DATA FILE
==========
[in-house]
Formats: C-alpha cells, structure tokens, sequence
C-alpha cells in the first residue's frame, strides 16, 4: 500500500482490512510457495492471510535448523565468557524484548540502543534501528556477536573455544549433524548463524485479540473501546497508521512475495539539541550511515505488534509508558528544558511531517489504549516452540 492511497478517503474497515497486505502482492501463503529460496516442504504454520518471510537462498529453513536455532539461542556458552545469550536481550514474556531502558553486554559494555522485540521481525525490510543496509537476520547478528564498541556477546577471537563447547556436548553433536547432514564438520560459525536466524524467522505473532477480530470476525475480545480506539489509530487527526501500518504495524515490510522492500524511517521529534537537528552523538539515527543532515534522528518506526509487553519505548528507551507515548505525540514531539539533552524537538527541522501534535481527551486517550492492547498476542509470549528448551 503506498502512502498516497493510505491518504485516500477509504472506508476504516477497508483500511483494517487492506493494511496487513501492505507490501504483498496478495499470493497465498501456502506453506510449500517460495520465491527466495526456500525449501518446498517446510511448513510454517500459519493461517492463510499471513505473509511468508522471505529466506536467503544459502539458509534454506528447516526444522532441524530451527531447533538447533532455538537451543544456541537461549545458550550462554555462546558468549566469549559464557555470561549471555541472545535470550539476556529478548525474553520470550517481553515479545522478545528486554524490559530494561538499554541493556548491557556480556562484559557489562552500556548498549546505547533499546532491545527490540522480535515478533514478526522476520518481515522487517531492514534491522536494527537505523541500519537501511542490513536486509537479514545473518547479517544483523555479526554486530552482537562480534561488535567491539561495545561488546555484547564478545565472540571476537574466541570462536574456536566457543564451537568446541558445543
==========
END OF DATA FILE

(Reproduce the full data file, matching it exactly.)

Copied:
[in-house]
Formats: C-alpha cells, structure tokens, sequence
C-alpha cells in the first residue's frame, strides 16, 4: 500500500482490512510457495492471510535448523565468557524484548540502543534501528556477536573455544549433524548463524485479540473501546497508521512475495539539541550511515505488534509508558528544558511531517489504549516452540 492511497478517503474497515497486505502482492501463503529460496516442504504454520518471510537462498529453513536455532539461542556458552545469550536481550514474556531502558553486554559494555522485540521481525525490510543496509537476520547478528564498541556477546577471537563447547556436548553433536547432514564438520560459525536466524524467522505473532477480530470476525475480545480506539489509530487527526501500518504495524515490510522492500524511517521529534537537528552523538539515527543532515534522528518506526509487553519505548528507551507515548505525540514531539539533552524537538527541522501534535481527551486517550492492547498476542509470549528448551 503506498502512502498516497493510505491518504485516500477509504472506508476504516477497508483500511483494517487492506493494511496487513501492505507490501504483498496478495499470493497465498501456502506453506510449500517460495520465491527466495526456500525449501518446498517446510511448513510454517500459519493461517492463510499471513505473509511468508522471505529466506536467503544459502539458509534454506528447516526444522532441524530451527531447533538447533532455538537451543544456541537461549545458550550462554555462546558468549566469549559464557555470561549471555541472545535470550539476556529478548525474553520470550517481553515479545522478545528486554524490559530494561538499554541493556548491557556480556562484559557489562552500556548498549546505547533499546532491545527490540522480535515478533514478526522476520518481515522487517531492514534491522536494527537505523541500519537501511542490513536486509537479514545473518547479517544483523555479526554486530552482537562480534561488535567491539561495545561488546555484547564478545565472540571476537574466541570462536574456536566457543564451537568446541558445543